Beats me what the picture of the custom made bike is supposed to indicate about "Serious Cycling," though I am sure it is all about Serious Money. Where are the lights, reflectors, rack, bags etc? Wonder what kind of Serious Lock would allow the proud owner to feel comfortable using this mucho $$$$ bike for practical purposes.
    Last edited by I-Like-To-Bike; 06-10-11 at 10:46 PM.

  8. #8
    In the right lane gerv's Avatar
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    Quote Originally Posted by I-Like-To-Bike View Post
    Please explain, what is "NEW" demand? How is it distinct from old demand? Where did you see any data that supports the idea that the bike distributors/sales outlets in the U.S. are making any serious effort to supply significant numbers of bikes to the sales floor with things like fenders, racks, bags, lights and dyno hub?

    Beats me what the picture of the custom made bike is supposed to indicate about "Serious Cycling," though I am sure it is all about Serious Money. Where are the lights, reflectors, rack, bags etc? Wonder what kind of Serious Lock would allow the proud owner to feel comfortable using this mucho $$$$ bike for practical purposes.
    The only thing I would add to support Roody's contention is that five years ago when I was looking at buying a touring or cross-type bike, you had to order them in. A couple of years after that I started seeing "commuters" on the showroom floor.

    Nowadays my LBS has the steel utility bikes right up front. You almost trip over them.

    Still... to your point... there are more carbon fiber wonders than steel.

  9. #9
    Wookie Fred chewybrian's Avatar
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    Quote Originally Posted by gerv View Post
    The only thing I would add to support Roody's contention is that five years ago when I was looking at buying a touring or cross-type bike, you had to order them in. A couple of years after that I started seeing "commuters" on the showroom floor...
    I've seen this happen, too. Recently, most shops began adding a couple commuters to the showroom floor that were never there in the past. There must be some uptick in demand to cause these to be made stock.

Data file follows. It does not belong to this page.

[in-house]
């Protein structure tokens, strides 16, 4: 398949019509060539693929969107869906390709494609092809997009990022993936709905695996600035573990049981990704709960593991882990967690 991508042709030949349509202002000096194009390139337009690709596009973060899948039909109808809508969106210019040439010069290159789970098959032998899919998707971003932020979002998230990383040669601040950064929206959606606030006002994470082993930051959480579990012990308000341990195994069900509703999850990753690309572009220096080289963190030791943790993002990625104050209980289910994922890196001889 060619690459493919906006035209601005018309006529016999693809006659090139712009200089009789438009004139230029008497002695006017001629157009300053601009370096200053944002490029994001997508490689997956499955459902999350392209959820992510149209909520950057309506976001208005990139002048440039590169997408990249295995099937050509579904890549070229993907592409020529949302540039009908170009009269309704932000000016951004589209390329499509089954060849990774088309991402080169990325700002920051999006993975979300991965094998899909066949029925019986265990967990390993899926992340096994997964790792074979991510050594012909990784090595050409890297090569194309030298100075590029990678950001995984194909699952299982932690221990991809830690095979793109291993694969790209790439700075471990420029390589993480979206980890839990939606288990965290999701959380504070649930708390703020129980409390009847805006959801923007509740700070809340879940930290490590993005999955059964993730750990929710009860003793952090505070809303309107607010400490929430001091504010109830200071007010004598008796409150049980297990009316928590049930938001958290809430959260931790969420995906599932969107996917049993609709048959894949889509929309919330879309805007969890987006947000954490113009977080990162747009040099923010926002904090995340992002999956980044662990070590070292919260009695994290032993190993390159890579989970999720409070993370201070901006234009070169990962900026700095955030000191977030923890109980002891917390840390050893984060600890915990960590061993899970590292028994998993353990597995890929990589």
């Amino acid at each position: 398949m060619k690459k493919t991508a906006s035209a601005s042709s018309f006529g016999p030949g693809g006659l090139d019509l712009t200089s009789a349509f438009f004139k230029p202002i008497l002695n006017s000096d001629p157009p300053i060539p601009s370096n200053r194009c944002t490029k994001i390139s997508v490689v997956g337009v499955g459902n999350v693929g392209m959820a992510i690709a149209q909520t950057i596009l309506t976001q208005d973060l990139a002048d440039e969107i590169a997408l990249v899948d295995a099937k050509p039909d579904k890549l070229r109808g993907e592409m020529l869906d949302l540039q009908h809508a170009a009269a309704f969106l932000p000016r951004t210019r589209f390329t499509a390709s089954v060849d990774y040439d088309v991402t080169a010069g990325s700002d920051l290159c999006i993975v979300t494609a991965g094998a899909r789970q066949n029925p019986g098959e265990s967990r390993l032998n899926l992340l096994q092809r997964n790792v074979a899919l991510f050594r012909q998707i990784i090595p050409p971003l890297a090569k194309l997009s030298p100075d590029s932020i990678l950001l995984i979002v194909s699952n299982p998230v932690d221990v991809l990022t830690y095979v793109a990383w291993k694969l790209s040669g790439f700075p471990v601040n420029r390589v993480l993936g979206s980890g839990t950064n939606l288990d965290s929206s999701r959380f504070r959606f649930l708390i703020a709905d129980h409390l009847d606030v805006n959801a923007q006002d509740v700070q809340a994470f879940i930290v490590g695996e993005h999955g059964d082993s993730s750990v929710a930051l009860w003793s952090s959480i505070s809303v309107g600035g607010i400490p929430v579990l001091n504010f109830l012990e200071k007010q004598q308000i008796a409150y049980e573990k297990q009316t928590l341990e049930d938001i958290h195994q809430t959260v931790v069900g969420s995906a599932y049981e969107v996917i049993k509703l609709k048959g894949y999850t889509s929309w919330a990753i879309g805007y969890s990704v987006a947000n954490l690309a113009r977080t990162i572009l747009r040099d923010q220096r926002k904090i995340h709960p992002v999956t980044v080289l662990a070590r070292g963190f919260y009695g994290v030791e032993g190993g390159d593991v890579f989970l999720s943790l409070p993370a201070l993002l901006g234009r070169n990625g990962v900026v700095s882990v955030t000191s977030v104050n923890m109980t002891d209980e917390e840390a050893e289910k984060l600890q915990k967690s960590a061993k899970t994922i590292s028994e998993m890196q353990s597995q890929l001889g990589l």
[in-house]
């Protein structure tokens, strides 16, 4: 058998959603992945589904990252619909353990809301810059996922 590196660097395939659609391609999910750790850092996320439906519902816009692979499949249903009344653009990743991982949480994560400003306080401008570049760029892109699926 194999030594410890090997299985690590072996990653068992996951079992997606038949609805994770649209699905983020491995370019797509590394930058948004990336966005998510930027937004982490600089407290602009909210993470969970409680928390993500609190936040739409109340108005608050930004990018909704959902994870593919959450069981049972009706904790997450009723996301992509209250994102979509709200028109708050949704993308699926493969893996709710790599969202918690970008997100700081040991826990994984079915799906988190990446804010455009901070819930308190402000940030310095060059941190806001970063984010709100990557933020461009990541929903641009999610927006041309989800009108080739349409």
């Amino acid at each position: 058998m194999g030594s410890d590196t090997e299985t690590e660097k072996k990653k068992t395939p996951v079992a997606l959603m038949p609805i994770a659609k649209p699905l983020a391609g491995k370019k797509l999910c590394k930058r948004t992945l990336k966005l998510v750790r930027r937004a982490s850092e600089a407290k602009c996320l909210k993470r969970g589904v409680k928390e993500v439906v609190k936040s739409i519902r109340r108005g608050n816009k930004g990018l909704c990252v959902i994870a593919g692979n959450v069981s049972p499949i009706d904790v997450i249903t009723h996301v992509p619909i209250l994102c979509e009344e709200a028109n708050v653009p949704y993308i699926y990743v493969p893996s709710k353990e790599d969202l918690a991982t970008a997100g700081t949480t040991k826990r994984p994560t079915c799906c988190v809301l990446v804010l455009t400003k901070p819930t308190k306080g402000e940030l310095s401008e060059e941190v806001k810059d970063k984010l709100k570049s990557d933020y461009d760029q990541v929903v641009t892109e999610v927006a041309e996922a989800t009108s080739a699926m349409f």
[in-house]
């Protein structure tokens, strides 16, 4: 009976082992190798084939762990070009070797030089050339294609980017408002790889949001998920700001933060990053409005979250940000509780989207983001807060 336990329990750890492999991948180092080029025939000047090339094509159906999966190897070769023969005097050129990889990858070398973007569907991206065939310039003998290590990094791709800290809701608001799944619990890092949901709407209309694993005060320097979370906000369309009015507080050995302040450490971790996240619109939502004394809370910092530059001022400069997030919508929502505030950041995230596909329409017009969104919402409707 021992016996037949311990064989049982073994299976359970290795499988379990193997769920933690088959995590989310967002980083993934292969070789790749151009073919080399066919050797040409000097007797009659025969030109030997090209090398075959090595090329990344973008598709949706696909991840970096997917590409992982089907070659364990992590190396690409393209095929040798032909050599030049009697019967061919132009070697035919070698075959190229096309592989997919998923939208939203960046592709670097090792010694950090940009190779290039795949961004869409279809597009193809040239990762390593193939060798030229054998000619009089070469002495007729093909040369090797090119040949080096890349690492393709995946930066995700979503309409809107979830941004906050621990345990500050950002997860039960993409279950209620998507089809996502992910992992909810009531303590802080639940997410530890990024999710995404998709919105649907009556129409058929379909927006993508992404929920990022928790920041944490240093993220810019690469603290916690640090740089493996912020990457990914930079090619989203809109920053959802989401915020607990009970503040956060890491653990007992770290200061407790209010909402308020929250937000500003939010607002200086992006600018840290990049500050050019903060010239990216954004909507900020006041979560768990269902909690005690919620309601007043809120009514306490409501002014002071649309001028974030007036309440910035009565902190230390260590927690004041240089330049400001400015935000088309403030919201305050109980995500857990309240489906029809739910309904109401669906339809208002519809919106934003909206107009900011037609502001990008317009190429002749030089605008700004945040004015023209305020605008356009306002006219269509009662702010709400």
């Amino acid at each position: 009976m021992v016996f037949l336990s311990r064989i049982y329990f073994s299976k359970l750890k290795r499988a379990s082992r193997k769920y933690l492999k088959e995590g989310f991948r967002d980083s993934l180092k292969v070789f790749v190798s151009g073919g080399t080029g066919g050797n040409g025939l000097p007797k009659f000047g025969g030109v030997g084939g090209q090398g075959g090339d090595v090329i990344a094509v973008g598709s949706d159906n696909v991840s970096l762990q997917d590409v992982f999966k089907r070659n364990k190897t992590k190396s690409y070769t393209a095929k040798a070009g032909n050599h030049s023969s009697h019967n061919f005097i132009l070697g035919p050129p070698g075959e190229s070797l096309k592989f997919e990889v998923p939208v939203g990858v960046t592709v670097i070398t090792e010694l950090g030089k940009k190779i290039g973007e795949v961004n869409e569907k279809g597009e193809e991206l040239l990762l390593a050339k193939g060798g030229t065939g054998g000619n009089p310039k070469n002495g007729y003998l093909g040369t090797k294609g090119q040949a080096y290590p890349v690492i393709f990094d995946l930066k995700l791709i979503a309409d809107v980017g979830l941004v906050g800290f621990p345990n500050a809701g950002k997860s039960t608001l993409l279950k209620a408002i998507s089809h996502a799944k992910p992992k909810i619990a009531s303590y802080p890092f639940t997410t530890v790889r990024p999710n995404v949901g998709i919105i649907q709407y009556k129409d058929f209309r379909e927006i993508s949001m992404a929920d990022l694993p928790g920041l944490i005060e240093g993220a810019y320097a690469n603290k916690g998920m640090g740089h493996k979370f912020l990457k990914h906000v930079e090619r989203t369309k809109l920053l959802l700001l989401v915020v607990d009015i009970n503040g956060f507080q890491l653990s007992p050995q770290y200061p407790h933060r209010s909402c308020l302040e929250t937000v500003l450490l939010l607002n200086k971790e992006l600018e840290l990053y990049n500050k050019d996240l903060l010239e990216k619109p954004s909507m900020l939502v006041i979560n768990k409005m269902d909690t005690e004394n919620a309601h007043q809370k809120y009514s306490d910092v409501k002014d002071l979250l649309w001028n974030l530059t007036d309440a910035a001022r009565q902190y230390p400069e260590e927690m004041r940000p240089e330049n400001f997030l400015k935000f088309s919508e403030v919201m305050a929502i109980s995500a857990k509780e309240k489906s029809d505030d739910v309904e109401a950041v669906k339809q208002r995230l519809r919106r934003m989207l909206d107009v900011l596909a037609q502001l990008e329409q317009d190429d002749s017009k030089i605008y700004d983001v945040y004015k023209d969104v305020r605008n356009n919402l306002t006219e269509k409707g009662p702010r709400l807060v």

To the original point, most of us are likely to add or modify something, no matter how good the original build was. To my every day bike, I added: a rack, fenders, rando bars, mirror, clipless pedals, a bigger chainring, trunk bag, handlebar bag, lights, and a Brooks saddle.
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  10. #10
    Bicycle Repair Man !!! Sixty Fiver's Avatar
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    The biggest growth area in cycling is in commuting and utility cycling and manufacturers have taken note and seem to be offering better and better equipped bikes... Breezer nailed it some years back with their Uptown series and even those have seen some improvements like the addition of a full chain case.

    Most of my more utility / commuter oriented bicycles have been built up from their frames and I have selected the respective parts to make them the way I want them, optimizing them for their intended purpose.

    I wonder if bike manufacturers and designers cruise these forums to crib ideas... because we sure have a bunch of good ones.

    You are not going to find a touring frame on 26 inch wheels that runs a 3 speed generator hub with a dual drive in any shop except mine.


  11. #11
    Sophomoric Member Roody's Avatar
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    Quote Originally Posted by I-Like-To-Bike View Post
    Please explain, what is "NEW" demand? How is it distinct from old demand? Where did you see any data that supports the idea that the bike distributors/sales outlets in the U.S. are making any serious effort to supply significant numbers of bikes to the sales floor with things like fenders, racks, bags, lights and dyno hub?
    I'm basing that on conversations with the two LBSs that I deal with. One shop was started a couple years ago with the purpose of providing practical bikes for urban riders. They have been successful enough that they recently moved to a larger store.

    The other LBS is an older establishment that always catered to "serious" riders of race bikes and mountain bikes. At one time, I was one of very few customers who rode a bike for basic transportation. Now about a third of that shop is devoted to utility and street bikes equipped as you describe. The owner told me that most of the NEW cyclists coming into the shop are looking for those "everyday" rides.

    Quote Originally Posted by I-Like-To-Bike View Post
    Beats me what the picture of the custom made bike is supposed to indicate about "Serious Cycling," though I am sure it is all about Serious Money. Where are the lights, reflectors, rack, bags etc? Wonder what kind of Serious Lock would allow the proud owner to feel comfortable using this mucho $$$$ bike for practical purposes.
    It's just eye candy or bike porn. If it offended you, you can complain to Sara Palin.
    Last edited by Roody; 06-11-11 at 01:59 PM.


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  12. #12
    Been Around Awhile I-Like-To-Bike's Avatar
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    Quote Originally Posted by Roody View Post
    It's just eye candy or bike porn. If it offended you, you can complain to Sara Palin.